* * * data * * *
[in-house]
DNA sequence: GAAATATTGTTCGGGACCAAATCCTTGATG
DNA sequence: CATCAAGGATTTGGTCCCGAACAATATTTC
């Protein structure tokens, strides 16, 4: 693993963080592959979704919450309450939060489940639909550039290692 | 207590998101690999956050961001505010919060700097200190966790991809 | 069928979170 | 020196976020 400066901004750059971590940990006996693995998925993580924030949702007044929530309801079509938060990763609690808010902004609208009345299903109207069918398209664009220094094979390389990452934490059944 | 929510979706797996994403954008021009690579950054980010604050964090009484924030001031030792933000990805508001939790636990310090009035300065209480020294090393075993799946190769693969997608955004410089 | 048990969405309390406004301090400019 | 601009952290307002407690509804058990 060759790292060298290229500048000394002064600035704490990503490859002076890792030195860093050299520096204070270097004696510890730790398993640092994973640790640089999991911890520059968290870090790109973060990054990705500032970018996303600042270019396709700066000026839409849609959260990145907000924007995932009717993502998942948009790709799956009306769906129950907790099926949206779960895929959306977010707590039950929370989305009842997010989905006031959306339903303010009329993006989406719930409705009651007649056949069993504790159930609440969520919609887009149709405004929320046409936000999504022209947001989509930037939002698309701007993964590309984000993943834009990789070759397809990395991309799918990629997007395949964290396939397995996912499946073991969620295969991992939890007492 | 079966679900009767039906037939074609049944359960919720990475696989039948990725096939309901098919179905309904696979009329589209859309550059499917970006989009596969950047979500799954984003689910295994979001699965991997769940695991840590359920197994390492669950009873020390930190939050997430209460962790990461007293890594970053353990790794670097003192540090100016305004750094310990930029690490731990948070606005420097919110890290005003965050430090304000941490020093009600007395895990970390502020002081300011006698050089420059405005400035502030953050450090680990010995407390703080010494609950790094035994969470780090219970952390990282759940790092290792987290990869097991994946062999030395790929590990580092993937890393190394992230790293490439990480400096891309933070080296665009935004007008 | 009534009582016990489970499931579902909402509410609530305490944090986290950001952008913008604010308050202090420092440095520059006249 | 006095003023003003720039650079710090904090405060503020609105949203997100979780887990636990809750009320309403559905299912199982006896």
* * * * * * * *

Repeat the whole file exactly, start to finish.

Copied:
[in-house]
DNA sequence: GAAATATTGTTCGGGACCAAATCCTTGATG
DNA sequence: CATCAAGGATTTGGTCCCGAACAATATTTC
């Protein structure tokens, strides 16, 4: 693993963080592959979704919450309450939060489940639909550039290692 | 207590998101690999956050961001505010919060700097200190966790991809 | 069928979170 | 020196976020 400066901004750059971590940990006996693995998925993580924030949702007044929530309801079509938060990763609690808010902004609208009345299903109207069918398209664009220094094979390389990452934490059944 | 929510979706797996994403954008021009690579950054980010604050964090009484924030001031030792933000990805508001939790636990310090009035300065209480020294090393075993799946190769693969997608955004410089 | 048990969405309390406004301090400019 | 601009952290307002407690509804058990 060759790292060298290229500048000394002064600035704490990503490859002076890792030195860093050299520096204070270097004696510890730790398993640092994973640790640089999991911890520059968290870090790109973060990054990705500032970018996303600042270019396709700066000026839409849609959260990145907000924007995932009717993502998942948009790709799956009306769906129950907790099926949206779960895929959306977010707590039950929370989305009842997010989905006031959306339903303010009329993006989406719930409705009651007649056949069993504790159930609440969520919609887009149709405004929320046409936000999504022209947001989509930037939002698309701007993964590309984000993943834009990789070759397809990395991309799918990629997007395949964290396939397995996912499946073991969620295969991992939890007492 | 079966679900009767039906037939074609049944359960919720990475696989039948990725096939309901098919179905309904696979009329589209859309550059499917970006989009596969950047979500799954984003689910295994979001699965991997769940695991840590359920197994390492669950009873020390930190939050997430209460962790990461007293890594970053353990790794670097003192540090100016305004750094310990930029690490731990948070606005420097919110890290005003965050430090304000941490020093009600007395895990970390502020002081300011006698050089420059405005400035502030953050450090680990010995407390703080010494609950790094035994969470780090219970952390990282759940790092290792987290990869097991994946062999030395790929590990580092993937890393190394992230790293490439990480400096891309933070080296665009935004007008 | 009534009582016990489970499931579902909402509410609530305490944090986290950001952008913008604010308050202090420092440095520059006249 | 006095003023003003720039650079710090904090405060503020609105949203997100979780887990636990809750009320309403559905299912199982006896």